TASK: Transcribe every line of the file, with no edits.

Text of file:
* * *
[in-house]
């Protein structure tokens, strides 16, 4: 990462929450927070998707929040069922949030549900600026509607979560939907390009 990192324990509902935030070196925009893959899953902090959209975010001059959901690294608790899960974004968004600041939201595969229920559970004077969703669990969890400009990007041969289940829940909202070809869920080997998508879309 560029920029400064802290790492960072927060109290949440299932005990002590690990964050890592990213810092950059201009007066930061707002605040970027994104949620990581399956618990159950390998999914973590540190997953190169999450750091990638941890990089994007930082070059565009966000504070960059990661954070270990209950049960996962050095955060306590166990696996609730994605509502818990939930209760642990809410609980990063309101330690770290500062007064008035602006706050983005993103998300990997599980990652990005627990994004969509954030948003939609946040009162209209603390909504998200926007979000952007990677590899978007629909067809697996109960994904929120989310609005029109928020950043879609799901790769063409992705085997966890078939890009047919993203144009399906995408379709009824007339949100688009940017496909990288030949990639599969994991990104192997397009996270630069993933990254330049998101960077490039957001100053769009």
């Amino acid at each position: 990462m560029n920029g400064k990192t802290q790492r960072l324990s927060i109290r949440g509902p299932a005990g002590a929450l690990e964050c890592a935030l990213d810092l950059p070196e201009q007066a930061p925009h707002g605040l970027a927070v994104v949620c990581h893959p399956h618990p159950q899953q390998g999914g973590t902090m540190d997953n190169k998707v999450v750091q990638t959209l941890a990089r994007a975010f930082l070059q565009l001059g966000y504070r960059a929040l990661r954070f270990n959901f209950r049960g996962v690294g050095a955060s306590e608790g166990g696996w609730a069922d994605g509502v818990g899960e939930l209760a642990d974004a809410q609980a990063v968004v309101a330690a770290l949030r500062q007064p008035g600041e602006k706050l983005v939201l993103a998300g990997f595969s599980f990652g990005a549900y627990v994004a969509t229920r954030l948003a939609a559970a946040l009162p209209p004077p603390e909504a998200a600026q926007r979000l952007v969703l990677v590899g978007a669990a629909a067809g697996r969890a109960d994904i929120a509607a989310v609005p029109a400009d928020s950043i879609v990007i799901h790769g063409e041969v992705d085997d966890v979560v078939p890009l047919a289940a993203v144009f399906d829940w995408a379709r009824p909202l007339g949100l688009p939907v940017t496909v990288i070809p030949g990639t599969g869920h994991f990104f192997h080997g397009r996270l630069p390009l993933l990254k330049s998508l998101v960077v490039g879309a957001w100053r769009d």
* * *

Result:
[in-house]
């Protein structure tokens, strides 16, 4: 990462929450927070998707929040069922949030549900600026509607979560939907390009 990192324990509902935030070196925009893959899953902090959209975010001059959901690294608790899960974004968004600041939201595969229920559970004077969703669990969890400009990007041969289940829940909202070809869920080997998508879309 560029920029400064802290790492960072927060109290949440299932005990002590690990964050890592990213810092950059201009007066930061707002605040970027994104949620990581399956618990159950390998999914973590540190997953190169999450750091990638941890990089994007930082070059565009966000504070960059990661954070270990209950049960996962050095955060306590166990696996609730994605509502818990939930209760642990809410609980990063309101330690770290500062007064008035602006706050983005993103998300990997599980990652990005627990994004969509954030948003939609946040009162209209603390909504998200926007979000952007990677590899978007629909067809697996109960994904929120989310609005029109928020950043879609799901790769063409992705085997966890078939890009047919993203144009399906995408379709009824007339949100688009940017496909990288030949990639599969994991990104192997397009996270630069993933990254330049998101960077490039957001100053769009």
């Amino acid at each position: 990462m560029n920029g400064k990192t802290q790492r960072l324990s927060i109290r949440g509902p299932a005990g002590a929450l690990e964050c890592a935030l990213d810092l950059p070196e201009q007066a930061p925009h707002g605040l970027a927070v994104v949620c990581h893959p399956h618990p159950q899953q390998g999914g973590t902090m540190d997953n190169k998707v999450v750091q990638t959209l941890a990089r994007a975010f930082l070059q565009l001059g966000y504070r960059a929040l990661r954070f270990n959901f209950r049960g996962v690294g050095a955060s306590e608790g166990g696996w609730a069922d994605g509502v818990g899960e939930l209760a642990d974004a809410q609980a990063v968004v309101a330690a770290l949030r500062q007064p008035g600041e602006k706050l983005v939201l993103a998300g990997f595969s599980f990652g990005a549900y627990v994004a969509t229920r954030l948003a939609a559970a946040l009162p209209p004077p603390e909504a998200a600026q926007r979000l952007v969703l990677v590899g978007a669990a629909a067809g697996r969890a109960d994904i929120a509607a989310v609005p029109a400009d928020s950043i879609v990007i799901h790769g063409e041969v992705d085997d966890v979560v078939p890009l047919a289940a993203v144009f399906d829940w995408a379709r009824p909202l007339g949100l688009p939907v940017t496909v990288i070809p030949g990639t599969g869920h994991f990104f192997h080997g397009r996270l630069p390009l993933l990254k330049s998508l998101v960077v490039g879309a957001w100053r769009d």